The Welfare Benefits Up-rating Bill and its historical precedent

Ramsay MacDonald
I paid close attention to the debate in the House of Commons yesterday when the Welfare Benefits Up-rating Bill was discussed. The Bill limits the rise in most working-age benefits to 1 percent for three years from 2013-2014. If CPI inflation remains at its current level of 2.5 percent, a 1 percent rise in benefits will be a fall in real terms. Whatever one makes of the policy, a proposal to cut out-of-work benefits will cause the Labour party considerable discomfort.
In addition to the hardship the policy will cause among many of its traditional voters, the Labour Party will not want to be reminded that it split in 1931 when the Cabinet could not reach a collective decision about a cut in unemployment pay. Labour had been the largest party at the 1929 election but did not have an overall majority and governed with the support of the Liberals. The world economic crisis (the Wall Street crash and subsequent 1929-1934 Depression) had a particularly severe impact on the UK economy and gross domestic product (GDP) fell by 4.6 percent in 1930-1931 (not unlike in 2008-2009). The response proposed by the Treasury, and the Labour Chancellor Philip Snowden, included a cut in unemployment pay of 20 percent but the Cabinet could not reach agreement on whether to support the policy. The Prime Minister, Ramsay MacDonald, and leading colleagues then deserted the Labour Party and formed a National government with the Tories and Liberals. They then cut unemployment pay.
The current Bill is unlikely to split the Labour Party. All politicians are looking for ways to reduce the level of spending on benefits given that total spending on benefits amounted to £159 billion out of total spending of £695 billion in 2011/12. It is less certain how many Labour MPs agree with the Chancellor that a reason for limiting future increases in the level of benefits is fairness. In the Autumn Statement on the 5th of December, for example, the Chancellor argued that it was "not fair to working people" that out-of-work benefit rates had risen by 20 percent since 2007 while average earnings have risen by only 10 percent. Rather than debating what is or is not fair, I want to look briefly at the notion that the relative gap (rather than the absolute gap) in incomes should be what we consider fair.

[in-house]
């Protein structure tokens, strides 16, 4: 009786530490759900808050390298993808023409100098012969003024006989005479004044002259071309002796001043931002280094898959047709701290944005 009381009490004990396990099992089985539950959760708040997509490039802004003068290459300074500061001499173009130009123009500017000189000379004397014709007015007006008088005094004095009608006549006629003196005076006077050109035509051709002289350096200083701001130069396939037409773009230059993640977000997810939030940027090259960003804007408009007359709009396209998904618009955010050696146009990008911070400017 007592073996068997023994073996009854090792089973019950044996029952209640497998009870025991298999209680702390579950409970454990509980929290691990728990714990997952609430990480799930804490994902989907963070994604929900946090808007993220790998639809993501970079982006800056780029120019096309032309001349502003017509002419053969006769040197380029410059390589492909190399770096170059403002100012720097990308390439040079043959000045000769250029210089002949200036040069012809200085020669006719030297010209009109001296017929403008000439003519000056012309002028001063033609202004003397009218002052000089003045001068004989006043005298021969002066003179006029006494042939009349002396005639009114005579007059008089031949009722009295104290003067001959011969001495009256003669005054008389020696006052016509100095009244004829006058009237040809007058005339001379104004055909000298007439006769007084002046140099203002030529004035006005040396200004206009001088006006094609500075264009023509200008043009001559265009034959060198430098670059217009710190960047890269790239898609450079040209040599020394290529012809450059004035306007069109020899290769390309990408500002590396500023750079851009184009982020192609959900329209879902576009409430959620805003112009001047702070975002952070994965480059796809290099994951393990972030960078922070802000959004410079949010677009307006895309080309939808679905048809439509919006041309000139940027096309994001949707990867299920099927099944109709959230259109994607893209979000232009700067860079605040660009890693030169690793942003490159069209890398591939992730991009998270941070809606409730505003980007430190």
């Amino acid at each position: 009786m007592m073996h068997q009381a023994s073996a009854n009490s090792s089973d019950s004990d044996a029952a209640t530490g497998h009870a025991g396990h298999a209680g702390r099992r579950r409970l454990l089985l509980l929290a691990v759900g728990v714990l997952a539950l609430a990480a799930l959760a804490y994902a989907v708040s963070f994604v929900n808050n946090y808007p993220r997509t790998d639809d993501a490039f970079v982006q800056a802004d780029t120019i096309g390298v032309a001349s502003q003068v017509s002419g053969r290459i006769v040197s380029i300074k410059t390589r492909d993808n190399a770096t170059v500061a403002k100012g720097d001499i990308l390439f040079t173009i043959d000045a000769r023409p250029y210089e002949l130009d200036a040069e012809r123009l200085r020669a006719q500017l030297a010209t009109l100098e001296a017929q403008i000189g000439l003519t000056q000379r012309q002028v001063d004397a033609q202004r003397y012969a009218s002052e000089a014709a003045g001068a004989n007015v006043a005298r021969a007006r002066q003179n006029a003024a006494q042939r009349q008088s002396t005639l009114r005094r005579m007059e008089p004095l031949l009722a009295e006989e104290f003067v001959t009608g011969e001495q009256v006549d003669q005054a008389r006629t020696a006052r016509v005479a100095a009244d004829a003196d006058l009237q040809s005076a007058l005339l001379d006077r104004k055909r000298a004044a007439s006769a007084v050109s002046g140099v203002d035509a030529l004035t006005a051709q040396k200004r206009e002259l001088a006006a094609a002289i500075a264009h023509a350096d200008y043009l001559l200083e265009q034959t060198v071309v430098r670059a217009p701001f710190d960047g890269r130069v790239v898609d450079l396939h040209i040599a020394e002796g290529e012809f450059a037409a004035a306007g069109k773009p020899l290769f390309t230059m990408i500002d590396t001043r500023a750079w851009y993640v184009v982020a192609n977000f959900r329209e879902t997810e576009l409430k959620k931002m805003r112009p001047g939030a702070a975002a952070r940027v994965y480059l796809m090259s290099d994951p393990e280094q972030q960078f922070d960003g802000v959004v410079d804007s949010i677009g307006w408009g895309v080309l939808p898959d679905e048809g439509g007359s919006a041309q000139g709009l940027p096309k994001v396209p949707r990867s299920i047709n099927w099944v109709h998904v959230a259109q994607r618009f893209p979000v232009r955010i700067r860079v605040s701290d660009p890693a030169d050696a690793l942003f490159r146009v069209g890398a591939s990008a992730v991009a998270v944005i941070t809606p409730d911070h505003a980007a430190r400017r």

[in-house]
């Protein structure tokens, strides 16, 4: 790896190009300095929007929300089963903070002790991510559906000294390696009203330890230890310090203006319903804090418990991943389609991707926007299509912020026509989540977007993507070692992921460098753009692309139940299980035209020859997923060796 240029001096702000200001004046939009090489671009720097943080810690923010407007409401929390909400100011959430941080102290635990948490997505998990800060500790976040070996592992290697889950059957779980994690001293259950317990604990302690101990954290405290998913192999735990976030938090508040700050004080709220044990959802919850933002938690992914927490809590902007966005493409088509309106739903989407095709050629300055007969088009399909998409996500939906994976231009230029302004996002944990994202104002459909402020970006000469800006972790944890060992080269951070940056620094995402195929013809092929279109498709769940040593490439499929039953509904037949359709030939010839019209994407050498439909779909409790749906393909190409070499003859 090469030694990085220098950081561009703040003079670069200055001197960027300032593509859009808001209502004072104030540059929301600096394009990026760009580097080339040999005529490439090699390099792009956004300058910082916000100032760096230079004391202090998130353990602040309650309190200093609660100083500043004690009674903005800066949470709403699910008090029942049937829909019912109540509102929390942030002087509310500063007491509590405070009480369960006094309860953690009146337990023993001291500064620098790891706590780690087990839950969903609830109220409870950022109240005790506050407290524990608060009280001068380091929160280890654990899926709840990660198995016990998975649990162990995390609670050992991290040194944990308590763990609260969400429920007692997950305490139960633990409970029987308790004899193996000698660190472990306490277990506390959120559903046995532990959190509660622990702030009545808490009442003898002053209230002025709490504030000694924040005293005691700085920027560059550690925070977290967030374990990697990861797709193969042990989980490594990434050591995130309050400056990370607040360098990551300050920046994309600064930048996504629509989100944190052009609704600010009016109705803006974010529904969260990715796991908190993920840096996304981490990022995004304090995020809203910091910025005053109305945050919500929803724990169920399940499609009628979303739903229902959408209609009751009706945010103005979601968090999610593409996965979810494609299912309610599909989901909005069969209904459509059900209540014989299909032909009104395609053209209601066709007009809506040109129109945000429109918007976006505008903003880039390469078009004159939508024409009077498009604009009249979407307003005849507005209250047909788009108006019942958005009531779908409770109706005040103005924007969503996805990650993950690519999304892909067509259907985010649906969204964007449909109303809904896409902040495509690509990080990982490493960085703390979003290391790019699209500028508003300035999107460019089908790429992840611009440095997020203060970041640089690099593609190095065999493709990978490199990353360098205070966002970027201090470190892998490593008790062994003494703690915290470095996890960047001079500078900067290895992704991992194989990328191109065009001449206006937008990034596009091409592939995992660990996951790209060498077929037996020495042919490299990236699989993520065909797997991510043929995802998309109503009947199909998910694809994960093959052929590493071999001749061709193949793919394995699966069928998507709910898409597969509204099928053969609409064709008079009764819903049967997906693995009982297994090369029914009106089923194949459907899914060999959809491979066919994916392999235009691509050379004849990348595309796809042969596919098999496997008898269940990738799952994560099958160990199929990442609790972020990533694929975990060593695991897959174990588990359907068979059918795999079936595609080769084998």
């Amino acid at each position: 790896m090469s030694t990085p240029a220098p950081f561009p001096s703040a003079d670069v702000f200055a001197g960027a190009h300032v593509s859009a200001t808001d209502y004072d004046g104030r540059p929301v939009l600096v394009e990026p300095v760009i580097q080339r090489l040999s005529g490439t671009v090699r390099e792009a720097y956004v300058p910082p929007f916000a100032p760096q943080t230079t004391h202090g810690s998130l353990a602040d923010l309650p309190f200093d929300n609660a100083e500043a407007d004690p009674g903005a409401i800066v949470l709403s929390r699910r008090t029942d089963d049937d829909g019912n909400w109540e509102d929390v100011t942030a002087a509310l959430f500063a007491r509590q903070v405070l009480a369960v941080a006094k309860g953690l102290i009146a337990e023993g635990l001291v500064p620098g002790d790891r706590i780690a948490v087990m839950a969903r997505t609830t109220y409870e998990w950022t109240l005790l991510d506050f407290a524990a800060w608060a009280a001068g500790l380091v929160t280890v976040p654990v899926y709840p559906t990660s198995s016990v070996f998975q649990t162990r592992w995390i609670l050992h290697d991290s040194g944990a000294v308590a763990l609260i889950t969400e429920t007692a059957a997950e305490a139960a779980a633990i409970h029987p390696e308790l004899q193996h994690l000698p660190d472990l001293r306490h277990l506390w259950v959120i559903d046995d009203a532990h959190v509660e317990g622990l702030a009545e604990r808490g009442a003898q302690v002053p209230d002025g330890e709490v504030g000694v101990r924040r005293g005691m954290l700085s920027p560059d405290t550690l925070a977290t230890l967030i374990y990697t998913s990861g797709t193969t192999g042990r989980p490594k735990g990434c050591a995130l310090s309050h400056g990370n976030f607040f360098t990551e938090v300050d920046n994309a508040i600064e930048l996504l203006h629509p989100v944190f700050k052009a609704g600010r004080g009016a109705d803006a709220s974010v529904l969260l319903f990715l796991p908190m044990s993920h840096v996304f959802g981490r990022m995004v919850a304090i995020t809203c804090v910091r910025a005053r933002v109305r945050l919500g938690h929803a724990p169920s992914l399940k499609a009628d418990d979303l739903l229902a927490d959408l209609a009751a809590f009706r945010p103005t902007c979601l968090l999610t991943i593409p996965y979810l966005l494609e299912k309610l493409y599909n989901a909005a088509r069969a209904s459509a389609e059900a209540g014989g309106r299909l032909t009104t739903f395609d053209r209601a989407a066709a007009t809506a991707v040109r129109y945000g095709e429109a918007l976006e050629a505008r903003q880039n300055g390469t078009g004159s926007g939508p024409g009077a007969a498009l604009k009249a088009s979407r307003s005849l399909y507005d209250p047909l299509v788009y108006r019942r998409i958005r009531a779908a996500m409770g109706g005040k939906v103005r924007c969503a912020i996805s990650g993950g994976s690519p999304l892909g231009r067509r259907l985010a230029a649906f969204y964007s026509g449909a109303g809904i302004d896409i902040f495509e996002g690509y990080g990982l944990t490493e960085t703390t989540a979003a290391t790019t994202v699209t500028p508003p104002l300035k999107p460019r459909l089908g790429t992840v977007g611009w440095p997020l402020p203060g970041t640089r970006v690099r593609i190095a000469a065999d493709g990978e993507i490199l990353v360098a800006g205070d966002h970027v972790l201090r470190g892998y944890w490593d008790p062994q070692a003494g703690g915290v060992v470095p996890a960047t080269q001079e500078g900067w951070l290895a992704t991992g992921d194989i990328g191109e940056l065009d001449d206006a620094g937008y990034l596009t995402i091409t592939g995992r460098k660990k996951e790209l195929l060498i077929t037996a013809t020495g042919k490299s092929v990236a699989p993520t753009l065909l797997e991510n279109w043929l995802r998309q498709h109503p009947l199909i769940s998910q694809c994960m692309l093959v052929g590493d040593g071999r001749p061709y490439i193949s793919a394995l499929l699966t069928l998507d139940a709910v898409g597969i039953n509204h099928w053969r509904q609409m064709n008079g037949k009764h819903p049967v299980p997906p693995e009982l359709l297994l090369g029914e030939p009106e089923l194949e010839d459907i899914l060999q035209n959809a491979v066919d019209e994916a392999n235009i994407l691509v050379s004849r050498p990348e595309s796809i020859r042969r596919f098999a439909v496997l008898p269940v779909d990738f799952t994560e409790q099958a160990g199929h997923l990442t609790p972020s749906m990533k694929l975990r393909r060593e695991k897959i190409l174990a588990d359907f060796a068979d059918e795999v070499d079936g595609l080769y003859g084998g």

The figure below from the DWP shows the distribution of equivalised net household income in the UK in 2010/11 (full data here). Net income is calculated as the total household income from all sources (earnings, benefits and investments) minus all taxes paid and divided by a scale factor in order to take into account differences in need between households of different size. It is also preferable for most purposes to also adjust for housing costs because of the variation in the cost of housing across the country.
The figure shows that in 2010/11 median household income was £359 per week while the bottom 10 percent of households had incomes of less than £150 per week. The poverty line used in official statistics is 60 percent of median household income and using this criterion slightly more than 20 percent of households were in poverty in 2010/11. In order to consider the question of whether proportionate changes in incomes for all households are clearly fair, we will calculate the effect of a 10 percent increase in income for households in the bottom and top deciles of the income distribution. For a household in the bottom decile (with an income of £100 per week) a 10 percent rise in income would give the household an extra £10 per week, while a household in the top decile (with an income of £800 per week) would get an extra £80 per week. In relative terms there has been no change in the incomes of the two households, but in absolute terms, the gap in household incomes has risen from £700 per week to £770 per week. The simple reason for the rise in the absolute gap is that a 10 percent increase in income is significantly greater in magnitude at the top than at the bottom of the distribution. The situation that the Chancellor considers unfair would give £20 (rather than £10) to the low income household while the well-off household would still get an additional £80. Is that transparently unfair?
It is not a surprise that different people have different opinions about the fairness, or otherwise, of changes in the level of welfare benefits relative to average earnings. It should be recognised, however, that the approach used to measure changes in the difference between the level of out-of-work incomes and average earnings contains an implicit judgement about what is desirable. If we think that the level of benefits should change to maintain relative differences in living standards then, because incomes tend to rise over time, this will imply increasing differences in incomes between households. If we take the opposing view that it is absolute (rather than relative) incomes that matter for living standards, as it certainly is for most people on welfare benefits, then the proposal to limit the rate of increase in benefits seems to be unfair to people on low incomes.
The decision by Ramsay MacDonald to join a government with the Tories in 1931 was considered an act of treachery by the Labour Party. The electorate didn't see it that way, however, and the National Government was re-elected in October 1931 and 1935. The lesson would seem to be that although fairness is absolutely necessary as a principle, on its own it doesn’t appear to attract sufficient support from the voters to provide a practical basis for government.